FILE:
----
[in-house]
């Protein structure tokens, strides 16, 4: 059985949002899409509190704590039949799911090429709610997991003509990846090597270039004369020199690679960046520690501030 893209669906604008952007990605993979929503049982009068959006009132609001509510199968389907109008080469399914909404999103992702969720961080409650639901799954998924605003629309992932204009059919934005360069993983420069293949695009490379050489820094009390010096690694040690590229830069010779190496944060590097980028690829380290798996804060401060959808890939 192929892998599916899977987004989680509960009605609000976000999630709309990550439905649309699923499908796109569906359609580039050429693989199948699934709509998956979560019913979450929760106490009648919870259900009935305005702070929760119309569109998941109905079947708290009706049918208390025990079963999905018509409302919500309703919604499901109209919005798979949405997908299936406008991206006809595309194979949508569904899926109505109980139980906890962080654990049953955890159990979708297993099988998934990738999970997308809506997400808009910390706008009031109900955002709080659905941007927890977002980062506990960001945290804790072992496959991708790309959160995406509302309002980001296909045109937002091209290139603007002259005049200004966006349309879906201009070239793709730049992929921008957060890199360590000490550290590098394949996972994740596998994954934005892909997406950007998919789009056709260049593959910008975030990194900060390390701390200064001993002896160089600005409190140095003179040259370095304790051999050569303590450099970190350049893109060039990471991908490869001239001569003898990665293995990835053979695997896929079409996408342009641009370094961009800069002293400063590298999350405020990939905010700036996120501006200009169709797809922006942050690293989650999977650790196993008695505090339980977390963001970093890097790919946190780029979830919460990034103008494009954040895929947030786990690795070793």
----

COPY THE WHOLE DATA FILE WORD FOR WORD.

[in-house]
């Protein structure tokens, strides 16, 4: 059985949002899409509190704590039949799911090429709610997991003509990846090597270039004369020199690679960046520690501030 893209669906604008952007990605993979929503049982009068959006009132609001509510199968389907109008080469399914909404999103992702969720961080409650639901799954998924605003629309992932204009059919934005360069993983420069293949695009490379050489820094009390010096690694040690590229830069010779190496944060590097980028690829380290798996804060401060959808890939 192929892998599916899977987004989680509960009605609000976000999630709309990550439905649309699923499908796109569906359609580039050429693989199948699934709509998956979560019913979450929760106490009648919870259900009935305005702070929760119309569109998941109905079947708290009706049918208390025990079963999905018509409302919500309703919604499901109209919005798979949405997908299936406008991206006809595309194979949508569904899926109505109980139980906890962080654990049953955890159990979708297993099988998934990738999970997308809506997400808009910390706008009031109900955002709080659905941007927890977002980062506990960001945290804790072992496959991708790309959160995406509302309002980001296909045109937002091209290139603007002259005049200004966006349309879906201009070239793709730049992929921008957060890199360590000490550290590098394949996972994740596998994954934005892909997406950007998919789009056709260049593959910008975030990194900060390390701390200064001993002896160089600005409190140095003179040259370095304790051999050569303590450099970190350049893109060039990471991908490869001239001569003898990665293995990835053979695997896929079409996408342009641009370094961009800069002293400063590298999350405020990939905010700036996120501006200009169709797809922006942050690293989650999977650790196993008695505090339980977390963001970093890097790919946190780029979830919460990034103008494009954040895929947030786990690795070793």